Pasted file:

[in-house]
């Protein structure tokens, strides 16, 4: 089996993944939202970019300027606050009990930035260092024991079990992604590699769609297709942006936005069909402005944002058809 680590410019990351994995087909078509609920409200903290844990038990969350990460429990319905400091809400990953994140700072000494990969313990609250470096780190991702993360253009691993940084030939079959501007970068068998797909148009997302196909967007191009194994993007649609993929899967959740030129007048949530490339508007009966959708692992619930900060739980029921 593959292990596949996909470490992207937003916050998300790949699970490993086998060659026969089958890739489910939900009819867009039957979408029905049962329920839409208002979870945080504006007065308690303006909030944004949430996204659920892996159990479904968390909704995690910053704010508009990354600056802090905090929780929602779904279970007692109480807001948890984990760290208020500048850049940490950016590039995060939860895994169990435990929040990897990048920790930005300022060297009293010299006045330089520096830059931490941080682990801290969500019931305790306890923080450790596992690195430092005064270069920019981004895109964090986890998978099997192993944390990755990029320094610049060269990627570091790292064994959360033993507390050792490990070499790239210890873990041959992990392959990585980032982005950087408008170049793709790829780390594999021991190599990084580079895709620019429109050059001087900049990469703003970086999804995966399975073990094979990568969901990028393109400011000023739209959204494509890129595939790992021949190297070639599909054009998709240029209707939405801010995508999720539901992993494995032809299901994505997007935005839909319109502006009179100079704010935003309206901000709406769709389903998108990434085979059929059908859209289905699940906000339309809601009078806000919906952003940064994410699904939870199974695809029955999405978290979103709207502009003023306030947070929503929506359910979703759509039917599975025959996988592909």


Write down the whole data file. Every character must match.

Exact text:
[in-house]
């Protein structure tokens, strides 16, 4: 089996993944939202970019300027606050009990930035260092024991079990992604590699769609297709942006936005069909402005944002058809 680590410019990351994995087909078509609920409200903290844990038990969350990460429990319905400091809400990953994140700072000494990969313990609250470096780190991702993360253009691993940084030939079959501007970068068998797909148009997302196909967007191009194994993007649609993929899967959740030129007048949530490339508007009966959708692992619930900060739980029921 593959292990596949996909470490992207937003916050998300790949699970490993086998060659026969089958890739489910939900009819867009039957979408029905049962329920839409208002979870945080504006007065308690303006909030944004949430996204659920892996159990479904968390909704995690910053704010508009990354600056802090905090929780929602779904279970007692109480807001948890984990760290208020500048850049940490950016590039995060939860895994169990435990929040990897990048920790930005300022060297009293010299006045330089520096830059931490941080682990801290969500019931305790306890923080450790596992690195430092005064270069920019981004895109964090986890998978099997192993944390990755990029320094610049060269990627570091790292064994959360033993507390050792490990070499790239210890873990041959992990392959990585980032982005950087408008170049793709790829780390594999021991190599990084580079895709620019429109050059001087900049990469703003970086999804995966399975073990094979990568969901990028393109400011000023739209959204494509890129595939790992021949190297070639599909054009998709240029209707939405801010995508999720539901992993494995032809299901994505997007935005839909319109502006009179100079704010935003309206901000709406769709389903998108990434085979059929059908859209289905699940906000339309809601009078806000919906952003940064994410699904939870199974695809029955999405978290979103709207502009003023306030947070929503929506359910979703759509039917599975025959996988592909």